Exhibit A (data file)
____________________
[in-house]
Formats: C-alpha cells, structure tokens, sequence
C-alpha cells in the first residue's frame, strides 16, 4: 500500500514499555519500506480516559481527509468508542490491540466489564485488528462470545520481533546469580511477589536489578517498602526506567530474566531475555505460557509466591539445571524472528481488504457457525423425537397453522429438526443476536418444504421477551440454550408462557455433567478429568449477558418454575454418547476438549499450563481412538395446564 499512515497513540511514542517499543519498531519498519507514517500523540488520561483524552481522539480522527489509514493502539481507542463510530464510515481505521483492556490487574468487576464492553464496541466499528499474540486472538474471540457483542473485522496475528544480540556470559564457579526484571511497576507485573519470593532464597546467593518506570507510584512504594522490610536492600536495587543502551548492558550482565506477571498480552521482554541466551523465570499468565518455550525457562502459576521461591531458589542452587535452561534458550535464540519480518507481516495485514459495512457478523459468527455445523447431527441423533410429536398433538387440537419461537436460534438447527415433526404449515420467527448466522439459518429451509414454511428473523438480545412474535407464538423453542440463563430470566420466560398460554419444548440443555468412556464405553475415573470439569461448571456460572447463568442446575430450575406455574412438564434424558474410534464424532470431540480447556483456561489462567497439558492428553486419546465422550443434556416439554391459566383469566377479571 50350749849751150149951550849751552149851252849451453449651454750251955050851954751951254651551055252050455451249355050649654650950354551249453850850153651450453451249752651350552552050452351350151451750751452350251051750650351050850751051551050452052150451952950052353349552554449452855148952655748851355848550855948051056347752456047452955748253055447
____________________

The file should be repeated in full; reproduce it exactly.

[in-house]
Formats: C-alpha cells, structure tokens, sequence
C-alpha cells in the first residue's frame, strides 16, 4: 500500500514499555519500506480516559481527509468508542490491540466489564485488528462470545520481533546469580511477589536489578517498602526506567530474566531475555505460557509466591539445571524472528481488504457457525423425537397453522429438526443476536418444504421477551440454550408462557455433567478429568449477558418454575454418547476438549499450563481412538395446564 499512515497513540511514542517499543519498531519498519507514517500523540488520561483524552481522539480522527489509514493502539481507542463510530464510515481505521483492556490487574468487576464492553464496541466499528499474540486472538474471540457483542473485522496475528544480540556470559564457579526484571511497576507485573519470593532464597546467593518506570507510584512504594522490610536492600536495587543502551548492558550482565506477571498480552521482554541466551523465570499468565518455550525457562502459576521461591531458589542452587535452561534458550535464540519480518507481516495485514459495512457478523459468527455445523447431527441423533410429536398433538387440537419461537436460534438447527415433526404449515420467527448466522439459518429451509414454511428473523438480545412474535407464538423453542440463563430470566420466560398460554419444548440443555468412556464405553475415573470439569461448571456460572447463568442446575430450575406455574412438564434424558474410534464424532470431540480447556483456561489462567497439558492428553486419546465422550443434556416439554391459566383469566377479571 50350749849751150149951550849751552149851252849451453449651454750251955050851954751951254651551055252050455451249355050649654650950354551249453850850153651450453451249752651350552552050452351350151451750751452350251051750650351050850751051551050452052150451952950052353349552554449452855148952655748851355848550855948051056347752456047452955748253055447